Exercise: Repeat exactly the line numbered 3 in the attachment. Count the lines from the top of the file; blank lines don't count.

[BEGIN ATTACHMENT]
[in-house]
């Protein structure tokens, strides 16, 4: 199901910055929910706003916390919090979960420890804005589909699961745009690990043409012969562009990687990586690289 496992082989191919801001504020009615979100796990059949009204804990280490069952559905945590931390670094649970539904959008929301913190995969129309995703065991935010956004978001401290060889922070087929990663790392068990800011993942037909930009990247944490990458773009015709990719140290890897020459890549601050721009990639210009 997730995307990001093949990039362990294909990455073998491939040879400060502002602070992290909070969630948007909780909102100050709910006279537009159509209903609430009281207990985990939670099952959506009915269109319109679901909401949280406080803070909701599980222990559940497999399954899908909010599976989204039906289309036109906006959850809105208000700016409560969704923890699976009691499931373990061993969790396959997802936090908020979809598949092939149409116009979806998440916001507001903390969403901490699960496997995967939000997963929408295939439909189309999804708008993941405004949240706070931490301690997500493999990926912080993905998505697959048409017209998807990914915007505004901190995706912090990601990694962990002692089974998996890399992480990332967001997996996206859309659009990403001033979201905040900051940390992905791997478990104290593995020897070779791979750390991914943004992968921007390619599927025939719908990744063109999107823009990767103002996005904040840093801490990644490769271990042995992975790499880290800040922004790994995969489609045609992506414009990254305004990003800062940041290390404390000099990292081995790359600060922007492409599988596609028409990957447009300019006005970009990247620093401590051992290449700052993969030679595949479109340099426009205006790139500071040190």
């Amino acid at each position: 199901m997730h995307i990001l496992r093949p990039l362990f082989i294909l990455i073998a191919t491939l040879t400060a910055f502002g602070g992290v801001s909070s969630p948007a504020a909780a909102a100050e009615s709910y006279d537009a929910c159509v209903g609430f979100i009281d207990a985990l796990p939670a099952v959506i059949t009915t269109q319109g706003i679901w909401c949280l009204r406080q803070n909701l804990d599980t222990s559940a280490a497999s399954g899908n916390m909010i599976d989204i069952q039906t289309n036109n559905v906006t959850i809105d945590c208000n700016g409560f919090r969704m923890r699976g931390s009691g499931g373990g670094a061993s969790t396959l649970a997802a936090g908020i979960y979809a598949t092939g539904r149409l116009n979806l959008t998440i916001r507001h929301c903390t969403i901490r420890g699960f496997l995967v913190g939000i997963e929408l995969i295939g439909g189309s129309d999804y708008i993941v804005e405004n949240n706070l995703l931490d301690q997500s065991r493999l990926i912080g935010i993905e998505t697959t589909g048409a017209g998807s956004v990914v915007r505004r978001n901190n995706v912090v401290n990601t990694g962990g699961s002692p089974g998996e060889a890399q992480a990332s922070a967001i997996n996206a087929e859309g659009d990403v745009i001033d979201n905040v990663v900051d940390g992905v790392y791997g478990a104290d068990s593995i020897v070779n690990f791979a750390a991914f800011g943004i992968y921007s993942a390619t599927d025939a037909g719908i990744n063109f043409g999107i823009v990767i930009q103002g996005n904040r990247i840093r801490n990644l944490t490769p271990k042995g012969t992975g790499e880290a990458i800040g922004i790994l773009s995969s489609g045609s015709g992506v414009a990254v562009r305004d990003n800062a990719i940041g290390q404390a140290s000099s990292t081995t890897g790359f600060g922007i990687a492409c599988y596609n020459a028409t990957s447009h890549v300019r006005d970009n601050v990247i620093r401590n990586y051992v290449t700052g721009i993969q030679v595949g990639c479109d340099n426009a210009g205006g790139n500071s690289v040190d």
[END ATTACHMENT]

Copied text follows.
């Amino acid at each position: 199901m997730h995307i990001l496992r093949p990039l362990f082989i294909l990455i073998a191919t491939l040879t400060a910055f502002g602070g992290v801001s909070s969630p948007a504020a909780a909102a100050e009615s709910y006279d537009a929910c159509v209903g609430f979100i009281d207990a985990l796990p939670a099952v959506i059949t009915t269109q319109g706003i679901w909401c949280l009204r406080q803070n909701l804990d599980t222990s559940a280490a497999s399954g899908n916390m909010i599976d989204i069952q039906t289309n036109n559905v906006t959850i809105d945590c208000n700016g409560f919090r969704m923890r699976g931390s009691g499931g373990g670094a061993s969790t396959l649970a997802a936090g908020i979960y979809a598949t092939g539904r149409l116009n979806l959008t998440i916001r507001h929301c903390t969403i901490r420890g699960f496997l995967v913190g939000i997963e929408l995969i295939g439909g189309s129309d999804y708008i993941v804005e405004n949240n706070l995703l931490d301690q997500s065991r493999l990926i912080g935010i993905e998505t697959t589909g048409a017209g998807s956004v990914v915007r505004r978001n901190n995706v912090v401290n990601t990694g962990g699961s002692p089974g998996e060889a890399q992480a990332s922070a967001i997996n996206a087929e859309g659009d990403v745009i001033d979201n905040v990663v900051d940390g992905v790392y791997g478990a104290d068990s593995i020897v070779n690990f791979a750390a991914f800011g943004i992968y921007s993942a390619t599927d025939a037909g719908i990744n063109f043409g999107i823009v990767i930009q103002g996005n904040r990247i840093r801490n990644l944490t490769p271990k042995g012969t992975g790499e880290a990458i800040g922004i790994l773009s995969s489609g045609s015709g992506v414009a990254v562009r305004d990003n800062a990719i940041g290390q404390a140290s000099s990292t081995t890897g790359f600060g922007i990687a492409c599988y596609n020459a028409t990957s447009h890549v300019r006005d970009n601050v990247i620093r401590n990586y051992v290449t700052g721009i993969q030679v595949g990639c479109d340099n426009a210009g205006g790139n500071s690289v040190d």